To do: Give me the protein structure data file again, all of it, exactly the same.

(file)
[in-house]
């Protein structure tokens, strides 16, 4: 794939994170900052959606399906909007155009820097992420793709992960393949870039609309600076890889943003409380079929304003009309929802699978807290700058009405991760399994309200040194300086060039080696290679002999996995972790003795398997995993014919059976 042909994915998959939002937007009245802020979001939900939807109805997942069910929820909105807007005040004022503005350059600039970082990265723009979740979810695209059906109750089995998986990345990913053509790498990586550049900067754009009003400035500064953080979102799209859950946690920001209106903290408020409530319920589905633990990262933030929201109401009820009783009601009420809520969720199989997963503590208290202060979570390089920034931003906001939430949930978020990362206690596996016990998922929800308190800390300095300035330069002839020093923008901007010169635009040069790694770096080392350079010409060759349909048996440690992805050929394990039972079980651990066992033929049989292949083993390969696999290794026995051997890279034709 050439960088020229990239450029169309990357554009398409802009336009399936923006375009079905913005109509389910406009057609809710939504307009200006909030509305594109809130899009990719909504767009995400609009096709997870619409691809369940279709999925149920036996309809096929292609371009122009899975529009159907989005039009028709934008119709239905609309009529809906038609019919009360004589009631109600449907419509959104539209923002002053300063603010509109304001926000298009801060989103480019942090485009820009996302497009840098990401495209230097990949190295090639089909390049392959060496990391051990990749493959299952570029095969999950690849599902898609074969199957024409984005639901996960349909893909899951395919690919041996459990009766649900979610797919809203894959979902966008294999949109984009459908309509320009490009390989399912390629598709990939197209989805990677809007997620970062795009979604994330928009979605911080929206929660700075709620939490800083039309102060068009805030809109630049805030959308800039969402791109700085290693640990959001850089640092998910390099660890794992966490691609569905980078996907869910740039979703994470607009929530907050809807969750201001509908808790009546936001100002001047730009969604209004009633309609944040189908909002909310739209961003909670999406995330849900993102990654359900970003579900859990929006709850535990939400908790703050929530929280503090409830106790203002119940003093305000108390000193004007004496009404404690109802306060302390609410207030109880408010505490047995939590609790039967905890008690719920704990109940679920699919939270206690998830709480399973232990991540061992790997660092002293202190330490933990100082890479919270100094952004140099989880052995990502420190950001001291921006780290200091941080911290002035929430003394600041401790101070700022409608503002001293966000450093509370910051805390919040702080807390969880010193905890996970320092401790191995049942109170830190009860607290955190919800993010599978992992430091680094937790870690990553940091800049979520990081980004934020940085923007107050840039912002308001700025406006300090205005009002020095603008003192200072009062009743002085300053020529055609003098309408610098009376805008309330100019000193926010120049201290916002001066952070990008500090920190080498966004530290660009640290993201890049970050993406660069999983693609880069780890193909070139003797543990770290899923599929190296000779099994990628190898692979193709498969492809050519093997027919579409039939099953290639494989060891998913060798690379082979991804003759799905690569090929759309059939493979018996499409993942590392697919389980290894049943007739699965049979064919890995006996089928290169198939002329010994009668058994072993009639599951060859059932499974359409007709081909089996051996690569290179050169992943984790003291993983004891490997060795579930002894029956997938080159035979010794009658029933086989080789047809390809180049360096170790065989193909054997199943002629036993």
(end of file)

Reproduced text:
[in-house]
């Protein structure tokens, strides 16, 4: 794939994170900052959606399906909007155009820097992420793709992960393949870039609309600076890889943003409380079929304003009309929802699978807290700058009405991760399994309200040194300086060039080696290679002999996995972790003795398997995993014919059976 042909994915998959939002937007009245802020979001939900939807109805997942069910929820909105807007005040004022503005350059600039970082990265723009979740979810695209059906109750089995998986990345990913053509790498990586550049900067754009009003400035500064953080979102799209859950946690920001209106903290408020409530319920589905633990990262933030929201109401009820009783009601009420809520969720199989997963503590208290202060979570390089920034931003906001939430949930978020990362206690596996016990998922929800308190800390300095300035330069002839020093923008901007010169635009040069790694770096080392350079010409060759349909048996440690992805050929394990039972079980651990066992033929049989292949083993390969696999290794026995051997890279034709 050439960088020229990239450029169309990357554009398409802009336009399936923006375009079905913005109509389910406009057609809710939504307009200006909030509305594109809130899009990719909504767009995400609009096709997870619409691809369940279709999925149920036996309809096929292609371009122009899975529009159907989005039009028709934008119709239905609309009529809906038609019919009360004589009631109600449907419509959104539209923002002053300063603010509109304001926000298009801060989103480019942090485009820009996302497009840098990401495209230097990949190295090639089909390049392959060496990391051990990749493959299952570029095969999950690849599902898609074969199957024409984005639901996960349909893909899951395919690919041996459990009766649900979610797919809203894959979902966008294999949109984009459908309509320009490009390989399912390629598709990939197209989805990677809007997620970062795009979604994330928009979605911080929206929660700075709620939490800083039309102060068009805030809109630049805030959308800039969402791109700085290693640990959001850089640092998910390099660890794992966490691609569905980078996907869910740039979703994470607009929530907050809807969750201001509908808790009546936001100002001047730009969604209004009633309609944040189908909002909310739209961003909670999406995330849900993102990654359900970003579900859990929006709850535990939400908790703050929530929280503090409830106790203002119940003093305000108390000193004007004496009404404690109802306060302390609410207030109880408010505490047995939590609790039967905890008690719920704990109940679920699919939270206690998830709480399973232990991540061992790997660092002293202190330490933990100082890479919270100094952004140099989880052995990502420190950001001291921006780290200091941080911290002035929430003394600041401790101070700022409608503002001293966000450093509370910051805390919040702080807390969880010193905890996970320092401790191995049942109170830190009860607290955190919800993010599978992992430091680094937790870690990553940091800049979520990081980004934020940085923007107050840039912002308001700025406006300090205005009002020095603008003192200072009062009743002085300053020529055609003098309408610098009376805008309330100019000193926010120049201290916002001066952070990008500090920190080498966004530290660009640290993201890049970050993406660069999983693609880069780890193909070139003797543990770290899923599929190296000779099994990628190898692979193709498969492809050519093997027919579409039939099953290639494989060891998913060798690379082979991804003759799905690569090929759309059939493979018996499409993942590392697919389980290894049943007739699965049979064919890995006996089928290169198939002329010994009668058994072993009639599951060859059932499974359409007709081909089996051996690569290179050169992943984790003291993983004891490997060795579930002894029956997938080159035979010794009658029933086989080789047809390809180049360096170790065989193909054997199943002629036993």